Please dance to plan your class. Your body is the means and the medium of transmission. I feel really strongly that you owe it to your students to have the material deeply in your body when you enter the classroom. I am 100% sure that once you are in the studio, you'll begin improvising but please arrive with a plan that was created with your dancing body.
Think about it this way. Imagine you are a fly on the wall. Or maybe a fly in an air vent between two dance studios. As you peek from air register to air register you see two scenes. Two teachers blank out on their lesson plans.
In the first studio a teacher goes over to her notes, and spends 3 minutes leaning over her notebook, reading them. The students watch her for a moment then start talking amongst themselves.
In the next studio another teacher has forgotten his combination. He says to the class "hang on a second, I need to put the music on and figure this out." It takes him 5 minutes to remember the steps--first he marks them, then he restarts the music and dances the section, then while dancing, he shouts out, "oh, BACK around!"
During all this, what are the students doing?
Okay, yes--a few have gone over to their dance bags to check their phones. Stupid, addictive phones.
But wait, the rest of the students are watching him, sensing his weight, trying to learn along with him, marking, or closely observing.
I'm not saying you shouldn't take notes or sketch your class but when you blank out on something while teaching, I want you to show the students that the base of your knowledge is in your body. You figure it out through movement and that teaches the students that they, too, can figure out dancing through the movement.
There are many ways to plan a class, let's take a look at four.
A sectional approach follows a repeating sequence. In each class, the students do each section though the movement content might vary. The teacher might loosely carry a theme through all the exercises, but the order and focus of each section remains consistent. This consistency acts as a scaffolding for students. They know what to expect and come to know the names and emphases of the sections.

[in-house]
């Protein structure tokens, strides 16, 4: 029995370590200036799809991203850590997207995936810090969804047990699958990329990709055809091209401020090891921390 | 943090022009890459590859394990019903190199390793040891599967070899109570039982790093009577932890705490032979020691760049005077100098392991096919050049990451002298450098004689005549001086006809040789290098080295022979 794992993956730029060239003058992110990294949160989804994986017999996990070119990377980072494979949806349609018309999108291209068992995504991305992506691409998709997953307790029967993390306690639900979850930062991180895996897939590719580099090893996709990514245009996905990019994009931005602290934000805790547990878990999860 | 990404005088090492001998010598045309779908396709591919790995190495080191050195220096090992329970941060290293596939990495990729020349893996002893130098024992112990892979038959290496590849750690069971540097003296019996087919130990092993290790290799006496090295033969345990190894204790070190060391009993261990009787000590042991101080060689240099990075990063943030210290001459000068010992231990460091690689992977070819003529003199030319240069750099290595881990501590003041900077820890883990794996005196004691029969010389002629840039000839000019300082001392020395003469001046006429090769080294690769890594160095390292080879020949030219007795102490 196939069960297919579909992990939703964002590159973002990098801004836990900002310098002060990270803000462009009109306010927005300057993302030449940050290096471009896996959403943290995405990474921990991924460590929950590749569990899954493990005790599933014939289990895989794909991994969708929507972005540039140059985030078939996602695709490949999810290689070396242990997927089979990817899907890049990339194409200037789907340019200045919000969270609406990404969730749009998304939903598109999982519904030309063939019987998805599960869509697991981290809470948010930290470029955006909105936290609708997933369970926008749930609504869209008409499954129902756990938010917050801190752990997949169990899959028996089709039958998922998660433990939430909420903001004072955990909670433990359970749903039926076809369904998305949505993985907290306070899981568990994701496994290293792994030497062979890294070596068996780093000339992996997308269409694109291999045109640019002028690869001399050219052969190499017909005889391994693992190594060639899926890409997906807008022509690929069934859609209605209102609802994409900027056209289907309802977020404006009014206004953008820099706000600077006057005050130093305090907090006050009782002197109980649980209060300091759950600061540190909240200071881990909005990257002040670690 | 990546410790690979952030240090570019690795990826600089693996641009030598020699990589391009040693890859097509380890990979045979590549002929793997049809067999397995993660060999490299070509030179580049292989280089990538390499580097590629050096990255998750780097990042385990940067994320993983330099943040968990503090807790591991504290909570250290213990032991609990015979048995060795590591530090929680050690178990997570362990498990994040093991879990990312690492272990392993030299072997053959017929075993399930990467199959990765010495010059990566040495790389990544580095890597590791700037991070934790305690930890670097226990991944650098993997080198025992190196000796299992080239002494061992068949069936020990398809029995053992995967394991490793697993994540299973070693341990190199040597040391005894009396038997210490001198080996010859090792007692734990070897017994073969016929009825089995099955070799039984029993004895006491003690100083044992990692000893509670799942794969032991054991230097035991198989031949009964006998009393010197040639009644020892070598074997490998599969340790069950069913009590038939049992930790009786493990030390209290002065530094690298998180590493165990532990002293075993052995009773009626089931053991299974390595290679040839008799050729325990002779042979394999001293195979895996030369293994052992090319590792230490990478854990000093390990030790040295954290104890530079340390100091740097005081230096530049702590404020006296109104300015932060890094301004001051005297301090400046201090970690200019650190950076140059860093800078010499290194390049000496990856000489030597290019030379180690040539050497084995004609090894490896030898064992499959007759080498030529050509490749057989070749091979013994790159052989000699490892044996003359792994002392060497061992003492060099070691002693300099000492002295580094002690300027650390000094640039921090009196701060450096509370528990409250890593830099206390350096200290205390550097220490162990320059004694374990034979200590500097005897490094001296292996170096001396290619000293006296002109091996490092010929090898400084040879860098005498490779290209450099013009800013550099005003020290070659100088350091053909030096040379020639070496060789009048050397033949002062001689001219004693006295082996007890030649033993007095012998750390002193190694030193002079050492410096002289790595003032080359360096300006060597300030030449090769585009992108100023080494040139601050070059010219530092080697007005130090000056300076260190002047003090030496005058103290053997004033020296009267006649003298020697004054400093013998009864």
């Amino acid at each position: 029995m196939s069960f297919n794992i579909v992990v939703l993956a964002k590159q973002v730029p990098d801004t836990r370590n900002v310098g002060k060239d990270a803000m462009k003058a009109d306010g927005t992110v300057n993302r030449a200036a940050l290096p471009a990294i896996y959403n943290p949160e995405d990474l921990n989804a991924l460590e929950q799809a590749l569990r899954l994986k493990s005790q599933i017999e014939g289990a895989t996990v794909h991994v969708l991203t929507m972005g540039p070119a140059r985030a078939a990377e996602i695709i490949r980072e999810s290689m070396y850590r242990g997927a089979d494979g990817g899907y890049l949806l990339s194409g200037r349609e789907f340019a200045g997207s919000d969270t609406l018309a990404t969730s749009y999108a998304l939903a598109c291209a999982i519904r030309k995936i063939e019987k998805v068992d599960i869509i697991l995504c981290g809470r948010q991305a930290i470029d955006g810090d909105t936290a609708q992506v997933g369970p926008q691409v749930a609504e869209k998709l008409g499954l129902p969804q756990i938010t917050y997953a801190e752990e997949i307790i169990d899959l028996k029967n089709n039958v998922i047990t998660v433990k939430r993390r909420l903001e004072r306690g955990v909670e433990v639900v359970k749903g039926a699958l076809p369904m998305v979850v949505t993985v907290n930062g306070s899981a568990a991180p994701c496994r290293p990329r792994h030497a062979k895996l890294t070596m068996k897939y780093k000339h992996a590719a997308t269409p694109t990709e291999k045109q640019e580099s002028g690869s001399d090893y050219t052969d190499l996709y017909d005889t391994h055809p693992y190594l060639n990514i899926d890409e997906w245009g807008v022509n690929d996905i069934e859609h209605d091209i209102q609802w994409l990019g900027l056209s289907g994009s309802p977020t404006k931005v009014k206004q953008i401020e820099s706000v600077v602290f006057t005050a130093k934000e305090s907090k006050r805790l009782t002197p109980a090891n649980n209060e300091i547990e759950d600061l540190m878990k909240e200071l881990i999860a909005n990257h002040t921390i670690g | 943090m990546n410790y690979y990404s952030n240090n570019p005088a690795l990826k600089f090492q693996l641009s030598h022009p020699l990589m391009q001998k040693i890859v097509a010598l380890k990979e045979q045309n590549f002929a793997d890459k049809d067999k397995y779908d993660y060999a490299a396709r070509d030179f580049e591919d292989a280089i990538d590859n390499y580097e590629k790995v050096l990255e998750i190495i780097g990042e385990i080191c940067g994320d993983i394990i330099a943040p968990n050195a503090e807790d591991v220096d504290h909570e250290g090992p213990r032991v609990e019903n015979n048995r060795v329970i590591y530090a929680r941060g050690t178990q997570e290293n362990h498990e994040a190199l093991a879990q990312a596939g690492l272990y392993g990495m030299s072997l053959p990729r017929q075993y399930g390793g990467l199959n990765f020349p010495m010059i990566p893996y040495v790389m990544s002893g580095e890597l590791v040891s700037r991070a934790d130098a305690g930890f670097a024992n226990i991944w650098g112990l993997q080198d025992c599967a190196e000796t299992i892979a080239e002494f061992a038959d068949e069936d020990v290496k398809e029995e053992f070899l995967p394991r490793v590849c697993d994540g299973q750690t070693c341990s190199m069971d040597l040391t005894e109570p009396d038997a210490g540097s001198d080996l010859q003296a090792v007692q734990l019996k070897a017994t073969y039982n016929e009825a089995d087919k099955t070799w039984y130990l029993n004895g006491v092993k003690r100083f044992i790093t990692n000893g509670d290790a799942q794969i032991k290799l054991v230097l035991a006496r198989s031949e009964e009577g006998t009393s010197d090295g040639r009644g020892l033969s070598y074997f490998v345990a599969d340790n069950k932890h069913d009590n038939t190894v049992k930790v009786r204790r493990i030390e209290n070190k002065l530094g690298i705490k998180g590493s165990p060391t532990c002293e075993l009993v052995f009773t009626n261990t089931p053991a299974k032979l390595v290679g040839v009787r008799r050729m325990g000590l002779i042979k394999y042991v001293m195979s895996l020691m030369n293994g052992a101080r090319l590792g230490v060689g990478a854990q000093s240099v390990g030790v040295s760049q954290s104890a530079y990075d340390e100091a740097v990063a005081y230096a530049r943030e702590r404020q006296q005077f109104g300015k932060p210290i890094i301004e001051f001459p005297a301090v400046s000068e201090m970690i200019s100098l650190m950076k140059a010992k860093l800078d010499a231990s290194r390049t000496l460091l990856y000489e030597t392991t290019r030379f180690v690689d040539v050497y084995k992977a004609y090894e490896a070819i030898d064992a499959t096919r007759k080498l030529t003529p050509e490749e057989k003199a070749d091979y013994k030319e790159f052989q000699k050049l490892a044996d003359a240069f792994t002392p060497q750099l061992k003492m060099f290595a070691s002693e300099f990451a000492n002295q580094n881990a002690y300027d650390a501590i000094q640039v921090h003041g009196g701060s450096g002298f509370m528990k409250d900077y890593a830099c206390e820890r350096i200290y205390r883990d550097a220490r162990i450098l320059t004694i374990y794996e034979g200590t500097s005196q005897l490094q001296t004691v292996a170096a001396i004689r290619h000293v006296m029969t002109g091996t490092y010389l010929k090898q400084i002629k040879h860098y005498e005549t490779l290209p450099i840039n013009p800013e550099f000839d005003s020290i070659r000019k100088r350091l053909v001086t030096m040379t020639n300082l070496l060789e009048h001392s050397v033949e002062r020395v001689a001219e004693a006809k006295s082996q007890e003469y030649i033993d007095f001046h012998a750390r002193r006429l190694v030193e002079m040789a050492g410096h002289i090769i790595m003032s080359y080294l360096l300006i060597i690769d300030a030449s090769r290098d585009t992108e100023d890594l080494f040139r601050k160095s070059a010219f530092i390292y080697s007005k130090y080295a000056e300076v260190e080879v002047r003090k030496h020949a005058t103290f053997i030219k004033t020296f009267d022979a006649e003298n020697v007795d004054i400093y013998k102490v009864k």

Focus & Balance
Tendus from 1st,
Tendu from 5th
Using a sectional format can mean using a format that you have learned--for instance ballet or the Moving Mentoring structure, or you may design your own. To make your own sectional class, think about what your group will always need. For instance, if you are working with Senior Citizens with balance issues, perhaps you always start seated in chairs, then you stand behind the chairs using them on occasion, then you move in a circle around the chairs, then you work in partners to end. Or if you are working with rambunctious preschoolers, maybe you start standing on landing dots, then have wild time, then have a focused skill, then a seated circle.
I recommend that you name your sections. It will help you and your students remember the order of the class and the point of the sections.
In a conceptual class, you create the whole class out of an idea. These classes can either follow a sectional pattern or are often done artfully through longer improvisation structures. To work this way, pick a movement principle and build the class around that concept. Each exercise can address the principle in a different way, incorporating exploration and skill building and arriving at a movement phrase that explore many different facets of the skill. For instance, let's say you are working with a group of teenagers and one class you want to explore movement pathways and the next class you want them to understand how to drop their Weight.
Jog through room shouting out levels of complication to get the students tired and shifting weight.
A partner exercise with tossing, swinging, arms
A traveling exercise with jogging, under-curves, tossing arms, and directional changes.
A small jump with changing time, chugs, syncopations, and accents.
Introducing Door plane, Wheel plane, Table Plane with a simple learned movement pattern that moves in each.
An individual improvisation spoking, arcing, and carving
Have students create walking pathways that repeat with a change through the space